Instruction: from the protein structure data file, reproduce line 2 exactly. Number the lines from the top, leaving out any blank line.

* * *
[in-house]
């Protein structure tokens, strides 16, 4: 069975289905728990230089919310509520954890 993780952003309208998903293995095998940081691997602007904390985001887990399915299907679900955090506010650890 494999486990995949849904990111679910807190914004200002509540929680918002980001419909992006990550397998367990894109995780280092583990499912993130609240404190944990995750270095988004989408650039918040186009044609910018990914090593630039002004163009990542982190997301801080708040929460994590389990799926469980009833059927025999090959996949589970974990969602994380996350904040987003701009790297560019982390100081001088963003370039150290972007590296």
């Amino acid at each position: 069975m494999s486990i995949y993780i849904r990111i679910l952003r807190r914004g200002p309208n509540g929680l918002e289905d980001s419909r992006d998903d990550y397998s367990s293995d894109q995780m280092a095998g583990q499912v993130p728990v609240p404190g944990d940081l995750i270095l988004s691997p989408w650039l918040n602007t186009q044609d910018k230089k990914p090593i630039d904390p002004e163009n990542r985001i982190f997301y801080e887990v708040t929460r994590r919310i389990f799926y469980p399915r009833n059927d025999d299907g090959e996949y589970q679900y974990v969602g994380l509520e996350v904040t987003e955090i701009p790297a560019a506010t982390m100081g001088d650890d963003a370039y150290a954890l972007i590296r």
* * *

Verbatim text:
């Protein structure tokens, strides 16, 4: 069975289905728990230089919310509520954890 993780952003309208998903293995095998940081691997602007904390985001887990399915299907679900955090506010650890 494999486990995949849904990111679910807190914004200002509540929680918002980001419909992006990550397998367990894109995780280092583990499912993130609240404190944990995750270095988004989408650039918040186009044609910018990914090593630039002004163009990542982190997301801080708040929460994590389990799926469980009833059927025999090959996949589970974990969602994380996350904040987003701009790297560019982390100081001088963003370039150290972007590296």